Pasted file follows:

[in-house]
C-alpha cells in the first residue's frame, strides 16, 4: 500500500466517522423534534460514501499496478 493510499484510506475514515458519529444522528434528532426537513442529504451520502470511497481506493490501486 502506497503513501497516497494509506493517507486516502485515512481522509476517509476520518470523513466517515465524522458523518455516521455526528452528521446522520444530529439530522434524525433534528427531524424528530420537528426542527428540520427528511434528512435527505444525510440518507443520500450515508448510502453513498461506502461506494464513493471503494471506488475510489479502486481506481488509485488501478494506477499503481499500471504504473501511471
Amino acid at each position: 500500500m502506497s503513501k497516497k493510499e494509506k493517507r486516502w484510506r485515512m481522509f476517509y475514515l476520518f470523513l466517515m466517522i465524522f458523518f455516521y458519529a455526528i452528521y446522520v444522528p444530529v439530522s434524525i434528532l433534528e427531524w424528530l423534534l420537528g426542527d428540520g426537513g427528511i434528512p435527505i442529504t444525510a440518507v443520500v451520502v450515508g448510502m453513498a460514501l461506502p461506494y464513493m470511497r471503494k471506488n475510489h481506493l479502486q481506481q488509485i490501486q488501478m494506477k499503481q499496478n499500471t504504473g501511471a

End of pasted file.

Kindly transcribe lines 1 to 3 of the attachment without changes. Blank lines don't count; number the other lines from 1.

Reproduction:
[in-house]
C-alpha cells in the first residue's frame, strides 16, 4: 500500500466517522423534534460514501499496478 493510499484510506475514515458519529444522528434528532426537513442529504451520502470511497481506493490501486 502506497503513501497516497494509506493517507486516502485515512481522509476517509476520518470523513466517515465524522458523518455516521455526528452528521446522520444530529439530522434524525433534528427531524424528530420537528426542527428540520427528511434528512435527505444525510440518507443520500450515508448510502453513498461506502461506494464513493471503494471506488475510489479502486481506481488509485488501478494506477499503481499500471504504473501511471
Amino acid at each position: 500500500m502506497s503513501k497516497k493510499e494509506k493517507r486516502w484510506r485515512m481522509f476517509y475514515l476520518f470523513l466517515m466517522i465524522f458523518f455516521y458519529a455526528i452528521y446522520v444522528p444530529v439530522s434524525i434528532l433534528e427531524w424528530l423534534l420537528g426542527d428540520g426537513g427528511i434528512p435527505i442529504t444525510a440518507v443520500v451520502v450515508g448510502m453513498a460514501l461506502p461506494y464513493m470511497r471503494k471506488n475510489h481506493l479502486q481506481q488509485i490501486q488501478m494506477k499503481q499496478n499500471t504504473g501511471a